Can you supply me with a few specific recovery workouts? Now, I know you have already defined "recovery" as a 30-60 minute bout of low intesity exercise through an aerobic mode. However, I have also seen on your site the use of body weight and medicine ball exercises as recovery workouts. So my question is, what should an athlete do and not do on off days to promote proper recovery but curbing his lust to overtrain? Are compound movements permitted as long as the exercises are not weighted? Should one strictly limit himself to active recovery sessions focusing on aerobic movements and over all increased distribusion of blood? Also, do you advocate foam rolling before and/or after your workouts?
Recovery can be a difficult aspect of training to manage. We always say that you are the captain of your own recovery and you must keep a handle on your status. I will outline a few guidelines in terms of recovery workouts.
First off. Remember that what is a recovery workout for some is not necessarily a recovery workout for others. For example a well trained individual with a lengthy training history could do some lifting exercises on a recovery day. One of my recovery workouts is 3x20 Deadlifts @ 30% 1RM, 3x20 Deadlifts @ 30% off 4" Box, and 5x (1-6) Pull-up Ladders. All in all that workout is 120 total Deadlifts and over 100 pull-ups. Not a recovery workout for a beginner but considering my work capacity and training history it falls into the recovery category. A similar example would be using running as a recovery workout. An experienced marathoner could do a 45 min - 60 min run as a recovery workout. For someone who doesn't run regularly this could be very difficult.
Secondly when looking at what you should do in a recovery workout you have to consider the training sessions that follow and precede. You would not do light Deadlifts or Pull-ups for a recovery workout if the day before you had done some heavy pulling or lifting. You also would not do light Deadlifts or Pull-ups for a recovery workout if the next day you plan on doing any heavy pulling exercises. Thirdly and most importantly remember the purpose of the recovery workout in the first place. The purpose is to promote overall recovery. I understand the need to train hard all the time for psychological reasons but this is something you must learn to balance.
In general I group recovery workouts into a few categories: 1) Low impact Aerobic movements - i.e. Swimming, light rowing, light jog (within parameters discussed above) 45-60 minutes. Easy pace. 2) Technical Practice - light practice of DL, Snatch, Clean, Etc. This must be at a low load of 1RM and done with the purpose of getting better at technique. 3) Light Load repetitive movement - 100x TGU with light KB, KB Complex with light KB One or Two times through, Etc. Neither are done for time. Just done with perfect repetition in mind.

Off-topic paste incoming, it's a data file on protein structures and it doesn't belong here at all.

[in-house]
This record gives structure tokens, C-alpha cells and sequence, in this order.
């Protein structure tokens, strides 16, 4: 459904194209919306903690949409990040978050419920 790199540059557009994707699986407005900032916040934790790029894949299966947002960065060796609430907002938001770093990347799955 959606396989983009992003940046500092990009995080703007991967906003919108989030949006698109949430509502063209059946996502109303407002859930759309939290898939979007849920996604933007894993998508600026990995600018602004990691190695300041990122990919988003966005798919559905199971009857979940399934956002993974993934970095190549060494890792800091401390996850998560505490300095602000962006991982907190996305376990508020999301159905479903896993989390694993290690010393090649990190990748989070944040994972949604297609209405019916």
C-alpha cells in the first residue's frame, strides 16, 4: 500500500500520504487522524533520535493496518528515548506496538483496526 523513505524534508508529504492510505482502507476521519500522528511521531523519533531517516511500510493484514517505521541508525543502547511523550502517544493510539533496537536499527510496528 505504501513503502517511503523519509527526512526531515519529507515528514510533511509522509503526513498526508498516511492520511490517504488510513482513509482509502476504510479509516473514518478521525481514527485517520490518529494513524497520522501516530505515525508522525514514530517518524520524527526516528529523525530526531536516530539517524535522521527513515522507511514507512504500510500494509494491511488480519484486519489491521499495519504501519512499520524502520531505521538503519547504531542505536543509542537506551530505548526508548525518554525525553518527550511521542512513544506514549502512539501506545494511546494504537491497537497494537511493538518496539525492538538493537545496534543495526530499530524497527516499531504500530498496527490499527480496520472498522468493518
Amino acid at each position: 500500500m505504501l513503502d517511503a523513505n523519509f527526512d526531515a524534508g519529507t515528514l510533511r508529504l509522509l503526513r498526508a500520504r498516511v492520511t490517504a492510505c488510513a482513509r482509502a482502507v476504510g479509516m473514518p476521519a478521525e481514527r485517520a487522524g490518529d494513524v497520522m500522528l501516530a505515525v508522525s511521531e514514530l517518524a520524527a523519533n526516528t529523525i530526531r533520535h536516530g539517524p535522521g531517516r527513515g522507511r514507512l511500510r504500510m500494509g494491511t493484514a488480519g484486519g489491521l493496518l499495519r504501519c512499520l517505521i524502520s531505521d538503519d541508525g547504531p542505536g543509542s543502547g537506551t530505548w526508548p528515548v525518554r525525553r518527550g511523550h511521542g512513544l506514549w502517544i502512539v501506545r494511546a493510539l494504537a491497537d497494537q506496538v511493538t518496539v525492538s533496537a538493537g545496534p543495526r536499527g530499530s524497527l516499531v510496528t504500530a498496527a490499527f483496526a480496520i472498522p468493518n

Finally a Foam Roller is an essential self-massage tool. Use it daily. Rolling muscle and fascia under pressure stretches, separates and reorganizes it. This can be a "compelling" experience – the more painful the more bound-up the tissue and less efficient the muscles. Frequent use of the foam roller increases the effectiveness of normal deep tissue massage because the practitioner won't waste time releasing knots and tension, and can work on deeper, structural issues. Areas to emphasize are the IT bands, quads, hamstrings, glutes and calves.
In addition to what Rob has already written it is important to note that the body adapts to recovery practices just as it adapts to the training load. Change your recovery work from time to time, in concert with changes in the volume/intensity of the training, i.e. harder work needs more intensive recovery, but also to 'trick' your body so it doesn't get used to doing the same thing over and over, with a reduction in its value or effect.
Lifting as recovery is not only the domain of the fighter or weightlifter but beneficial to endurance athletes as well since work that stimulates a hormonal response (increased testosterone and growth hormone secretion) will speed recovery. Do however stay away from "technical practice" of complex movements in recovery workouts if your nervous system is cooked from training with heavy loads, or high speed, or technical movements.
Some athletes use the foam roller prior to training but we usually see that done when muscles are sore or the athlete is under-recovered. I take that as an indicator to scale back training a bit on that day. Otherwise, using the foam roller several hours after training is more beneficial in terms of recovery than using it immediately following the training session.